Heart Attack

Steph Whiteside/Side Effects Public Media

Most people think of heart disease as something that only happens in old age. That’s not always the case. But younger people may not recognize symptoms of a cardiac emergency because they don’t think it could happen to them.

Each year more than 15,000 women under the age of 55 die of heart disease in the United States. And younger women are twice as likely to die after being hospitalized for a heart attack as men in the same age group.

It doesn't help that women tend to delay seeking emergency care for symptoms of a heart attack such as pain and dizziness, says Judith Lichtman, an associate professor of epidemiology at the Yale School of Public Health. "We've known that for a while," she says.

Heart disease is the leading cause of death in the United States. Statins have long been the drug of of choice to lower cholesterol to reduce the rise of heart attacks and strokes.

But a new study — funded by Merck — finds that the drug Vytorin, which combines the statin Zocor with the drug Zetia, is more effective than statins alone at lowering cholesterol and reducing the risk of cardiovascular disease in patients who have had a heart attack or severe chest pain.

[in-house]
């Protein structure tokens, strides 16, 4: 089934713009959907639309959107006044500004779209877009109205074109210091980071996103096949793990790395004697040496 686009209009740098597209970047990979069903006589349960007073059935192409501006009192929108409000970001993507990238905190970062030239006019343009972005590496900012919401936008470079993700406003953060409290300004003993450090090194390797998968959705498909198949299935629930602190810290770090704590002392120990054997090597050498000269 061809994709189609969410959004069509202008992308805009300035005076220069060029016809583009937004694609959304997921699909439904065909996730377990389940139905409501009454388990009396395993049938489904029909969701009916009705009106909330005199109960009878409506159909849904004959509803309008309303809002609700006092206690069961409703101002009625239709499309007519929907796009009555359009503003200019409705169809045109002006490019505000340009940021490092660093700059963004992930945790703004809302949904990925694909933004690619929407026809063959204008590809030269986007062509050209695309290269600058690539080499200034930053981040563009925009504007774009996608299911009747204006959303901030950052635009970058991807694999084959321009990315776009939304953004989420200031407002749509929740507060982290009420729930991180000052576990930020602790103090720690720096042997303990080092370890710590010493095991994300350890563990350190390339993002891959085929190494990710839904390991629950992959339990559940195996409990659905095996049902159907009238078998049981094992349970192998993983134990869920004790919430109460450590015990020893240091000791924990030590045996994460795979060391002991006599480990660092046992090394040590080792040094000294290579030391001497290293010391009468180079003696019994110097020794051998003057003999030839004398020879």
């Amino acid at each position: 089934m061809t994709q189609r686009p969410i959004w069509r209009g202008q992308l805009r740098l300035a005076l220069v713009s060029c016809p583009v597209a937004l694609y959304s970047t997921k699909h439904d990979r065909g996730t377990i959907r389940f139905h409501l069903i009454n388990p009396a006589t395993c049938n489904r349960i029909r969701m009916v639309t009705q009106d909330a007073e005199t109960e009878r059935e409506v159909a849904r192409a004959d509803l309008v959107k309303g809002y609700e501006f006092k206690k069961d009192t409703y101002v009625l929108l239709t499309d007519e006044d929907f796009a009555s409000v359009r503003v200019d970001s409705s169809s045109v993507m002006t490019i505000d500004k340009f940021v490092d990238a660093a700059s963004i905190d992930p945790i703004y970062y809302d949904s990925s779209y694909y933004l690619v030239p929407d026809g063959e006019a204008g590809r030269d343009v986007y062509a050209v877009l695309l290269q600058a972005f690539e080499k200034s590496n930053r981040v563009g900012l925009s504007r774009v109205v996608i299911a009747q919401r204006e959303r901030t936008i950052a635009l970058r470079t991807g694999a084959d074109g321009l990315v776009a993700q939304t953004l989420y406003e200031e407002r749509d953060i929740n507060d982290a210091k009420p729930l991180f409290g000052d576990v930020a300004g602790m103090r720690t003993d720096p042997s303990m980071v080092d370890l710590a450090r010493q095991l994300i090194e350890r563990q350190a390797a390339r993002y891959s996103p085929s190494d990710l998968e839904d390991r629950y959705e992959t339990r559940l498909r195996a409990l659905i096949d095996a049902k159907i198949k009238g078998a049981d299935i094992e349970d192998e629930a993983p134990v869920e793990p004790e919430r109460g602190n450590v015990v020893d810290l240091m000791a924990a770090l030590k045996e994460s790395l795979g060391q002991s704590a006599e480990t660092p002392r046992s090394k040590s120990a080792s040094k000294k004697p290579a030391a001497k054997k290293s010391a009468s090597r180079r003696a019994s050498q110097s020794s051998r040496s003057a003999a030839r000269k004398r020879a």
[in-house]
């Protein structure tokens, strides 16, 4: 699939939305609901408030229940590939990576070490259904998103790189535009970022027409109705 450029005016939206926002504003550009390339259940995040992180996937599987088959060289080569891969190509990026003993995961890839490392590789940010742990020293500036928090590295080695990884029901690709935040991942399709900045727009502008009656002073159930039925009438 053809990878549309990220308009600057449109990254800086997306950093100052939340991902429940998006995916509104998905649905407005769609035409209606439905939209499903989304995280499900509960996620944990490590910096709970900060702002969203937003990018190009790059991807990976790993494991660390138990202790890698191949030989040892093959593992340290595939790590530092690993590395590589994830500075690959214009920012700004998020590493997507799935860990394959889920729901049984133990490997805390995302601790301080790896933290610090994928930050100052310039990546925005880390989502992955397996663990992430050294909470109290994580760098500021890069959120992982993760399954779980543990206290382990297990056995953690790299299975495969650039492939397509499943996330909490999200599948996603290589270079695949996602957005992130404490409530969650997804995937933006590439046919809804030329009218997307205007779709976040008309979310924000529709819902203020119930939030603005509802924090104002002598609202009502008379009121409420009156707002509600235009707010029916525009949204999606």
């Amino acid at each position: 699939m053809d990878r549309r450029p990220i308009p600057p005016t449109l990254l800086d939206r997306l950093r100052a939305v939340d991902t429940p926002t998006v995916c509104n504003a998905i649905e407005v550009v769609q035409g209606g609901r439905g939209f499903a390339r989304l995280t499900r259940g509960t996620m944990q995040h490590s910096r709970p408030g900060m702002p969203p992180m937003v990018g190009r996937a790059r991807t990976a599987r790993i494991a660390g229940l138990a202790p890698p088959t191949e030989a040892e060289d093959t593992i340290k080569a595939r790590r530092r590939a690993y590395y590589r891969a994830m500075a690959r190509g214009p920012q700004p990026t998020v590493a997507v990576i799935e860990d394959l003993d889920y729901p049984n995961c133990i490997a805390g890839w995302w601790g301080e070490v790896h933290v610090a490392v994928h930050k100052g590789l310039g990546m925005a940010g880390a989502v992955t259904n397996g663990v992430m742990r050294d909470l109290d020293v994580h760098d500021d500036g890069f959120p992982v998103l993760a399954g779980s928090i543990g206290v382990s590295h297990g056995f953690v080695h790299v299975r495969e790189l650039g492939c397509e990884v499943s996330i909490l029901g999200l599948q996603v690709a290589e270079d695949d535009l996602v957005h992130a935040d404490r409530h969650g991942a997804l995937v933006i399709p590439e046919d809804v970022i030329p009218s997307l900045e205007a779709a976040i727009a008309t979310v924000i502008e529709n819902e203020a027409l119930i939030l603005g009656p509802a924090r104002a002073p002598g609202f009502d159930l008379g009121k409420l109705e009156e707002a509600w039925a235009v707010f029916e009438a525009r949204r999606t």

Heart disease is the number one killer of women in the U.S.

But nearly half of all women don’t realize how big of a threat it is. Now there’s a new campaign to raise awareness.

It’s called Fight the Ladykiller, and legendary actress and singer Barbra Streisand is at the forefront of the campaign. She wants women to know how dangerous heart disease is, and to encourage them to get a heart exam as regularly as a dental cleaning.

It's Time To Fight Sepsis Like We Fight Heart Attack, U-M Researchers Say

Oct 7, 2014
University of Michigan Health System

A decade ago, America’s health care community took on heart attacks with gusto, harnessing the power of research and data to make sure that every patient got the best possible care.

It worked: Death rates for heart attack have dropped. The same has happened with heart failure and pneumonia. Now, say a pair of University of Michigan Medical School experts, it’s time to do the same for sepsis.

Dwight Knox/Flickr.com

The CDC reported this week that there is a slow down in the number of new cases of Type 2 diabetes

Perhaps we should have expected that the contradictory stories about a middle-aged man's heart attack would lead to a vigorous conversation about whether the doctors and nurses or the patient and his wife were right in their descriptions.

Sound Medicine: May 20, 2012

May 20, 2012

Topics for this week include: Taser Guns and heart attack deaths; Pink Slime and ground beef; Protein and weight loss; Benefits of exercise for breast cancer survivors; discussion of the book “Mindfulness for Beginners: Reclaiming the Present Moment; Did you know? Longer Commutes are equivalent to poor health; and Checkup- Displaced Auto Workers for Nursing Program.

Sound Medicine: December 21, 2008

Dec 21, 2008

Topics for this week include: Holiday Medical Myths Debunked; Did You Know?: Women's Heart Attacks Are More Deadly; Immune System Secrets; Hand Bacteria; Doc Chat: Cancers that Disappear; and Teen Pregnancies & TV.